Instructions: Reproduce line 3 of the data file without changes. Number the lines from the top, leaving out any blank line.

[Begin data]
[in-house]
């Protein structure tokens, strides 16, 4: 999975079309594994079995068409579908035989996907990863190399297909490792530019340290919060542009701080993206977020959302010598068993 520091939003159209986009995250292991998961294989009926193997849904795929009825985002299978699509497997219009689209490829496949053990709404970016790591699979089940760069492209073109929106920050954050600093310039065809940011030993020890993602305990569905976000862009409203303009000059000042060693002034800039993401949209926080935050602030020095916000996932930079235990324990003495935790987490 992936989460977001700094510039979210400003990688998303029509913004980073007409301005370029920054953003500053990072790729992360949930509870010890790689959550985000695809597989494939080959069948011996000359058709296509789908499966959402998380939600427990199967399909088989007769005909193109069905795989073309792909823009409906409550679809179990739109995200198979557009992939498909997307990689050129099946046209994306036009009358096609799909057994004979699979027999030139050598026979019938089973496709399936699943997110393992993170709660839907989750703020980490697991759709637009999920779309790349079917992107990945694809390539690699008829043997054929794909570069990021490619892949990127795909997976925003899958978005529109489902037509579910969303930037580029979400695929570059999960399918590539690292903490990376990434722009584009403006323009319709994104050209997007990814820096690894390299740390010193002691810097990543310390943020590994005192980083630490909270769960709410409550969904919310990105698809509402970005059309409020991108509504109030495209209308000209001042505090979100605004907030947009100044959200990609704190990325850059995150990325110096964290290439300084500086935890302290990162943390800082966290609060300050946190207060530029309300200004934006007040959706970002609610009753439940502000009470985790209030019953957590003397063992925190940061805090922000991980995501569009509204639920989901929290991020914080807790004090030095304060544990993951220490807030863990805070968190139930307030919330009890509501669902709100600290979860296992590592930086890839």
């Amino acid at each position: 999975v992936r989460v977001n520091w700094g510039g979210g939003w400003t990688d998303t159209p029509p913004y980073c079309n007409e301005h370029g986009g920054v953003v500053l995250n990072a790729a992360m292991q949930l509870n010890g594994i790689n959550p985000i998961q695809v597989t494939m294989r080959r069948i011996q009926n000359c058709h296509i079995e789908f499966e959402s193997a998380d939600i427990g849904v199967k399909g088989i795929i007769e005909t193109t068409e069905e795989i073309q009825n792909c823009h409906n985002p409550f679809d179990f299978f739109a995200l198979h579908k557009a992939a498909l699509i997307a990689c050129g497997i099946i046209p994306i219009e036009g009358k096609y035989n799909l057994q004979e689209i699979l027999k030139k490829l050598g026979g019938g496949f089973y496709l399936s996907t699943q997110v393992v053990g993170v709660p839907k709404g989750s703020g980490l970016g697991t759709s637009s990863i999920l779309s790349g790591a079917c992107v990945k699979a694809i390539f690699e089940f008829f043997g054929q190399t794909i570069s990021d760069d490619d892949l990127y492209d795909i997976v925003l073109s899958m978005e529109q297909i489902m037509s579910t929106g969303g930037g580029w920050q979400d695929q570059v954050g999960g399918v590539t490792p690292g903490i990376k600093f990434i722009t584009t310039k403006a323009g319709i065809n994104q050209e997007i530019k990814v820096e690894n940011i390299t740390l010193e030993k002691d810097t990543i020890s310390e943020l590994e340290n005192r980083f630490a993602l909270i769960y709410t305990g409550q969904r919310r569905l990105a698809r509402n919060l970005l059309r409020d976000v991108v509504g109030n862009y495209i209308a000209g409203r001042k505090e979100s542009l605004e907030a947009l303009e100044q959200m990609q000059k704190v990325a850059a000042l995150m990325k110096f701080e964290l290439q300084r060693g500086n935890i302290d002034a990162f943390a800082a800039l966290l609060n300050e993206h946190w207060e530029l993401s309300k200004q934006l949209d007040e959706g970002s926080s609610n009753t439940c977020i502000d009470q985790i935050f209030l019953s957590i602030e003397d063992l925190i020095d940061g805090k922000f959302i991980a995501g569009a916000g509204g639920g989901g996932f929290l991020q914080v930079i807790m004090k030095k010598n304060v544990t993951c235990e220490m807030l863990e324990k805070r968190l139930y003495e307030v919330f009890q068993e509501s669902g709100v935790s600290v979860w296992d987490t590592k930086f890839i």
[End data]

């Amino acid at each position: 999975v992936r989460v977001n520091w700094g510039g979210g939003w400003t990688d998303t159209p029509p913004y980073c079309n007409e301005h370029g986009g920054v953003v500053l995250n990072a790729a992360m292991q949930l509870n010890g594994i790689n959550p985000i998961q695809v597989t494939m294989r080959r069948i011996q009926n000359c058709h296509i079995e789908f499966e959402s193997a998380d939600i427990g849904v199967k399909g088989i795929i007769e005909t193109t068409e069905e795989i073309q009825n792909c823009h409906n985002p409550f679809d179990f299978f739109a995200l198979h579908k557009a992939a498909l699509i997307a990689c050129g497997i099946i046209p994306i219009e036009g009358k096609y035989n799909l057994q004979e689209i699979l027999k030139k490829l050598g026979g019938g496949f089973y496709l399936s996907t699943q997110v393992v053990g993170v709660p839907k709404g989750s703020g980490l970016g697991t759709s637009s990863i999920l779309s790349g790591a079917c992107v990945k699979a694809i390539f690699e089940f008829f043997g054929q190399t794909i570069s990021d760069d490619d892949l990127y492209d795909i997976v925003l073109s899958m978005e529109q297909i489902m037509s579910t929106g969303g930037g580029w920050q979400d695929q570059v954050g999960g399918v590539t490792p690292g903490i990376k600093f990434i722009t584009t310039k403006a323009g319709i065809n994104q050209e997007i530019k990814v820096e690894n940011i390299t740390l010193e030993k002691d810097t990543i020890s310390e943020l590994e340290n005192r980083f630490a993602l909270i769960y709410t305990g409550q969904r919310r569905l990105a698809r509402n919060l970005l059309r409020d976000v991108v509504g109030n862009y495209i209308a000209g409203r001042k505090e979100s542009l605004e907030a947009l303009e100044q959200m990609q000059k704190v990325a850059a000042l995150m990325k110096f701080e964290l290439q300084r060693g500086n935890i302290d002034a990162f943390a800082a800039l966290l609060n300050e993206h946190w207060e530029l993401s309300k200004q934006l949209d007040e959706g970002s926080s609610n009753t439940c977020i502000d009470q985790i935050f209030l019953s957590i602030e003397d063992l925190i020095d940061g805090k922000f959302i991980a995501g569009a916000g509204g639920g989901g996932f929290l991020q914080v930079i807790m004090k030095k010598n304060v544990t993951c235990e220490m807030l863990e324990k805070r968190l139930y003495e307030v919330f009890q068993e509501s669902g709100v935790s600290v979860w296992d987490t590592k930086f890839i």